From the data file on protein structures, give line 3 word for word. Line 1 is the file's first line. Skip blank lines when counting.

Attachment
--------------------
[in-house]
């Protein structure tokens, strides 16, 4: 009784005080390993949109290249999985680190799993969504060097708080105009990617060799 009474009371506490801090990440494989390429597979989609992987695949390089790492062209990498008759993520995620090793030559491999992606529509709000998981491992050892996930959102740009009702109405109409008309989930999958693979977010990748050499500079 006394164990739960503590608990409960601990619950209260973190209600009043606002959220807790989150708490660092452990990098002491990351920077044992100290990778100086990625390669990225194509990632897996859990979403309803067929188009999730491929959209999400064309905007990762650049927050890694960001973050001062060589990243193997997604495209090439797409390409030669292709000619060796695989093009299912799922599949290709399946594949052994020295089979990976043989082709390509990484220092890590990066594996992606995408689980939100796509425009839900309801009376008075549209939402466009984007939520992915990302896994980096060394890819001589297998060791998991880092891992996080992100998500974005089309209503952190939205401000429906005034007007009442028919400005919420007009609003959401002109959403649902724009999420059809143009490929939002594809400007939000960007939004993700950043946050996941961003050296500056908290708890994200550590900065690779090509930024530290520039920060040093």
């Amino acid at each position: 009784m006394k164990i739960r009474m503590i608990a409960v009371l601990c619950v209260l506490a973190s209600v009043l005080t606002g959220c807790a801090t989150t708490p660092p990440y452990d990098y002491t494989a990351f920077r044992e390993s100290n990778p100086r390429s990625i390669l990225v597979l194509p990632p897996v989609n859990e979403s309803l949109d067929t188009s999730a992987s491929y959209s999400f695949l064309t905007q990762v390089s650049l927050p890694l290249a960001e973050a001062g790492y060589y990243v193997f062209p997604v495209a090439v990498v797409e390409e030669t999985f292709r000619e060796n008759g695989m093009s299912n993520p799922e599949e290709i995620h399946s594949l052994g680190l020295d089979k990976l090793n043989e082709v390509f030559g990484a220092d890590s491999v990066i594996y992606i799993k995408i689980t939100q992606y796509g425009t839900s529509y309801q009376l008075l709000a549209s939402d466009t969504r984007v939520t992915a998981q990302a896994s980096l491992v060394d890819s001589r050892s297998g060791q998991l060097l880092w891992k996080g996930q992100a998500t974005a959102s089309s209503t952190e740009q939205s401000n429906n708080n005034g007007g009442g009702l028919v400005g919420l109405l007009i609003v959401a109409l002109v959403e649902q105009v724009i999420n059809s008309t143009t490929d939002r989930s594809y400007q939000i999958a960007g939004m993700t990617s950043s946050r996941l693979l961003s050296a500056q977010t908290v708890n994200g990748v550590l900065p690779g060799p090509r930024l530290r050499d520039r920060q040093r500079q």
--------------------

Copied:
């Amino acid at each position: 009784m006394k164990i739960r009474m503590i608990a409960v009371l601990c619950v209260l506490a973190s209600v009043l005080t606002g959220c807790a801090t989150t708490p660092p990440y452990d990098y002491t494989a990351f920077r044992e390993s100290n990778p100086r390429s990625i390669l990225v597979l194509p990632p897996v989609n859990e979403s309803l949109d067929t188009s999730a992987s491929y959209s999400f695949l064309t905007q990762v390089s650049l927050p890694l290249a960001e973050a001062g790492y060589y990243v193997f062209p997604v495209a090439v990498v797409e390409e030669t999985f292709r000619e060796n008759g695989m093009s299912n993520p799922e599949e290709i995620h399946s594949l052994g680190l020295d089979k990976l090793n043989e082709v390509f030559g990484a220092d890590s491999v990066i594996y992606i799993k995408i689980t939100q992606y796509g425009t839900s529509y309801q009376l008075l709000a549209s939402d466009t969504r984007v939520t992915a998981q990302a896994s980096l491992v060394d890819s001589r050892s297998g060791q998991l060097l880092w891992k996080g996930q992100a998500t974005a959102s089309s209503t952190e740009q939205s401000n429906n708080n005034g007007g009442g009702l028919v400005g919420l109405l007009i609003v959401a109409l002109v959403e649902q105009v724009i999420n059809s008309t143009t490929d939002r989930s594809y400007q939000i999958a960007g939004m993700t990617s950043s946050r996941l693979l961003s050296a500056q977010t908290v708890n994200g990748v550590l900065p690779g060799p090509r930024l530290r050499d520039r920060q040093r500079q």